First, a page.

ALEXANDER: Twitter, Elon Musk, And Freedom Of Speech

It has been both dizzying and fascinating to watch the back-and-forth these past days between billionaire businessman Elon Musk and Twitter.  Musk recently purchased a roughly 9% stake in Twitter—making him the largest single shareholder—and was offered a seat on the Board of Directors which he first indicated he would accept.

However, a few days later he reversed course and stated he would not be joining the Board.  He then indicated he would seek to increase his shares to as much as 15% or even attempt a hostile takeover, offering to buy the company for $43 billion.  Twitter is now scrambling to oppose Musk’s effort with a potential “poison pill”—a legal mechanism that prevents a stakeholder from increasing his stake in a company—thus preventing a takeover by Musk.

However, according to Constitutional Law Professor Jonathan Turley, “federal law may force them to fulfill their fiduciary duties” to their shareholders and sell to Musk, even at the cost of supporting what is to the Orwellian Thought Police who run Twitter, the “nightmare” of free speech.

This is all interesting from a standpoint of corporate law but, what I find most hopeful is Musk’s statements that he was opposed to Twitter’s so-called “content moderation” practices and their negative effect on free speech.  Musk has stated that “I invested in Twitter as I believe in its potential to be the platform for free speech around the globe, and I believe free speech is a societal imperative for a functioning democracy.”  In fact, one Twitter user explained it this way “let me break this down for you.  Elon (just) became the largest shareholder for Free Speech…”

Musk’s comments are underscored by his tweet in late March that succinctly states the critical free speech issue at the core of the debate: “Given that Twitter serves as the de facto public town square, failing to adhere to free speech principles fundamentally undermines democracy. What should be done?” His attempted purchase of Twitter appears to be the answer to the suppression of free speech by Big Tech which, as a willing and eager tool of the Biden Administration, is promoting culturally toxic wokeness that is attacking the fundamental principles of our Constitution.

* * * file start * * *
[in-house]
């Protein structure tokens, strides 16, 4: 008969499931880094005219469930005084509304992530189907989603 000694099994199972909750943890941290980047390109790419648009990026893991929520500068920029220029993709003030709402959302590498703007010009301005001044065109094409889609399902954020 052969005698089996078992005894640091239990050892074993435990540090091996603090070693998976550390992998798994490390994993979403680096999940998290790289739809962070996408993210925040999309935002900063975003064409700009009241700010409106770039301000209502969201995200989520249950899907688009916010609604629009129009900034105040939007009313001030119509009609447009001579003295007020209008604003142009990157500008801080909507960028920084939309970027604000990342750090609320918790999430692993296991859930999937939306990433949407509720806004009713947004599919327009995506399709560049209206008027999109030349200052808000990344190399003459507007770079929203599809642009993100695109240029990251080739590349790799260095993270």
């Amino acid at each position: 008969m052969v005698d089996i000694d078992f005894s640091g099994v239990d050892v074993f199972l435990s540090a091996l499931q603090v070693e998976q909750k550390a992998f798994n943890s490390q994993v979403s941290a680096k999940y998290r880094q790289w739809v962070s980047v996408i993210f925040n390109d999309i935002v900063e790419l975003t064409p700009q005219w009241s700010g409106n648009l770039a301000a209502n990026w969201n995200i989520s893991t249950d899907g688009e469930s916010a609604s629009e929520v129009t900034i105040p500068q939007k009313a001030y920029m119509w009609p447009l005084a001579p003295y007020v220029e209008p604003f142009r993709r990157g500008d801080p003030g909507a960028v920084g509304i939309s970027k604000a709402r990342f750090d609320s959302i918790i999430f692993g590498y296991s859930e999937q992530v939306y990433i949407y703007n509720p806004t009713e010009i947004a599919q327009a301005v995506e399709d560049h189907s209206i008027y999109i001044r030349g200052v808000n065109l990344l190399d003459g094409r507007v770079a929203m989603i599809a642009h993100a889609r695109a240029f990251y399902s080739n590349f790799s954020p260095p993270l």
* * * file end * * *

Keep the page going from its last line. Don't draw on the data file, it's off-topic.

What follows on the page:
As Musk says, “Wokeness is a mind virus … it is arguably one of the biggest threats to modern civilization.”  Musk believes that “at its heart, wokeness is divisive, exclusionary and hateful.  It basically gives mean people a reason, it gives them a shield to be mean and cruel, armored in false virtue.”

As we know, Twitter often conducts purges of speech it doesn’t like by arbitrarily deeming (almost always conservative) speech to be “disinformation,” “hate speech” or “authoritative” speech.  Do you see how broad those categories are? Anything and everything could potentially be banned!  This double standard is implemented by the tweaking of complex algorithms to either filter out or prominently display certain content as the computer software directs.


Twitter’s double standard cries out for correction.  For instance, Twitter bans Trump, but the murderous Iranian ayatollah, the violent and hateful Louis Farrakhan, the Wuhan/Chinese and American China Virus liars and propagandists, Porn Hub (the largest host of child porn and rape videos in the world) and Planned Parenthood (proudly performs most abortions in the U.S.) are all still free to post.

Behemoth social media companies like Twitter occupy an enormous place in the public forum and in the daily lives of most Americans and function as state actors, or arms of the government and The Deep State, as the suppression of the Hunter Biden laptop story clearly proves.

Of course, while the 1st Amendment applies to government suppression of speech, government censorship is not the only kind.   As such, though companies like Twitter are legally so-called “private” companies and not subject to the 1st Amendment, while they enjoy the enormous benefit of Section 230 legal liability protection from 3d party content under the Federal Communications Decency Act, they shouldn’t be allowed to selectively censor and to exercise editorial judgment.  Rather, they should function as neutral arbiters running information platforms and creating a marketplace of ideas for everyone—as intended by Congress.

Whether his takeover bid is successful or not, Musk has done the country a great service by prominently raising a very important point: Twitter is the closest thing America now has to a traditional public square and its censorship of speech is a dangerous thing for our country and its democratic principles.



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